Tuesday, December 14, 2010

What Your Children Can Say To Their Homeless Friends

     Polk County in central Florida now has a record number of students enrolled who are homeless. This is likely true of many school districts throughout the nation thanks to high unemployment and the large number of home foreclosures. The chances are pretty good then that if you have a child in public school, he/she knows someone who is homeless.

     Polk County Schools has distributed an activity book to help kids understand homelessness. It's a very thoughtful booklet that helps students get in touch with their own feelings and explore how they might feel if they were without a home to live in. This is an important step in helping them to learn to empathize with others. 

     After exploring how they might feel if they were homeless, have your child think about the many reasons that could lead to someone being homeless. Through understanding that loss of a job, death or illness of a parent, or any number of reasons that might happen to anyone could lead to losing a home, helps your child to not be judgemental or see that child as "bad" or a "loser."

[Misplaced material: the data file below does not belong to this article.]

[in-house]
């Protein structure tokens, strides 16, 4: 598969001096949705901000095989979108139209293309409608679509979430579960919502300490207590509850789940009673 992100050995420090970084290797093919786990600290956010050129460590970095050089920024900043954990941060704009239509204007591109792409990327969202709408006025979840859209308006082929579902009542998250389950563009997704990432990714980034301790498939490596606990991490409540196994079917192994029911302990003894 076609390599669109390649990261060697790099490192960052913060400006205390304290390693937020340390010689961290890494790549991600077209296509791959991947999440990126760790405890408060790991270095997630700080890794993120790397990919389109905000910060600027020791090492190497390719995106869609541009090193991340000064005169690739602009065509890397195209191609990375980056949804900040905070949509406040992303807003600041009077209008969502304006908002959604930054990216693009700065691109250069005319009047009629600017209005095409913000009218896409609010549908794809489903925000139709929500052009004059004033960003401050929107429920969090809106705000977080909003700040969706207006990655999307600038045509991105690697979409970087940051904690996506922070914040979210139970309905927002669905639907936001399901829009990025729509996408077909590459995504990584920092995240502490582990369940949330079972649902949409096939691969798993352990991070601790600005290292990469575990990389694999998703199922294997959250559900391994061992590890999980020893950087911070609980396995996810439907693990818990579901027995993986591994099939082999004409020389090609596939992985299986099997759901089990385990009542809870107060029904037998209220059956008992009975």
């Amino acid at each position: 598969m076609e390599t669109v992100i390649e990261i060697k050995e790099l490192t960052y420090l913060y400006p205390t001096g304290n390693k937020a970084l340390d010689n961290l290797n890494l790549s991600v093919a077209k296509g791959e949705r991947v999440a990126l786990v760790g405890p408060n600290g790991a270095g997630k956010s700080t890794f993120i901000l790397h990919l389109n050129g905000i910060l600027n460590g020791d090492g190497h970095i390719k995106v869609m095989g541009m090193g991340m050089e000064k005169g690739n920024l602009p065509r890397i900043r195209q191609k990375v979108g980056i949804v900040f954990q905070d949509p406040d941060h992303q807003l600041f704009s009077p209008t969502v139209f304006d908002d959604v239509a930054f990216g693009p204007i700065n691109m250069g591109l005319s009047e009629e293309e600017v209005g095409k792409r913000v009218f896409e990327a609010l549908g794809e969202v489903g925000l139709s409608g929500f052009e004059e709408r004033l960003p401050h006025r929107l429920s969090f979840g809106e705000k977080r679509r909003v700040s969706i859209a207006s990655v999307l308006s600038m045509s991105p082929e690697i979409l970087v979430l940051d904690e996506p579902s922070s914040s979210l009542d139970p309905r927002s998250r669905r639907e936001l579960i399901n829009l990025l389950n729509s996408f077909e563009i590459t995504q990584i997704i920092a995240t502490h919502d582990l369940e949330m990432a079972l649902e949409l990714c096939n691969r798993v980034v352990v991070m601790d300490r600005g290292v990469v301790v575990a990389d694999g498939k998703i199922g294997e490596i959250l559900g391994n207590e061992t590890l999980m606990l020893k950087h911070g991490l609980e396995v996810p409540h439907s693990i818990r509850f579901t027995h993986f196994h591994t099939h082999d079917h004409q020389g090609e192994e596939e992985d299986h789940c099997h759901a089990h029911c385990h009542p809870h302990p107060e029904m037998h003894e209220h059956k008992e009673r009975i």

Finally, have your child think about the ways he can help a homeless student. Being a friend, playing with the person, and including him in activities are some ways. Also, the homeless child is more than just "homeless." He is still a child, a student, a friend, and still has the same feelings, wishes and desires as he always had. It is important to not think of someone just as "homeless."

     Of course there are many other things one can do on a larger scale. Donating food to a shelter, writing letters to local newspapers and to congress calling attention to the plight of the homeless are a few examples.

     Helping our children to grow up with empathy towards others and an interest in resolving social problems is the right thing to do.


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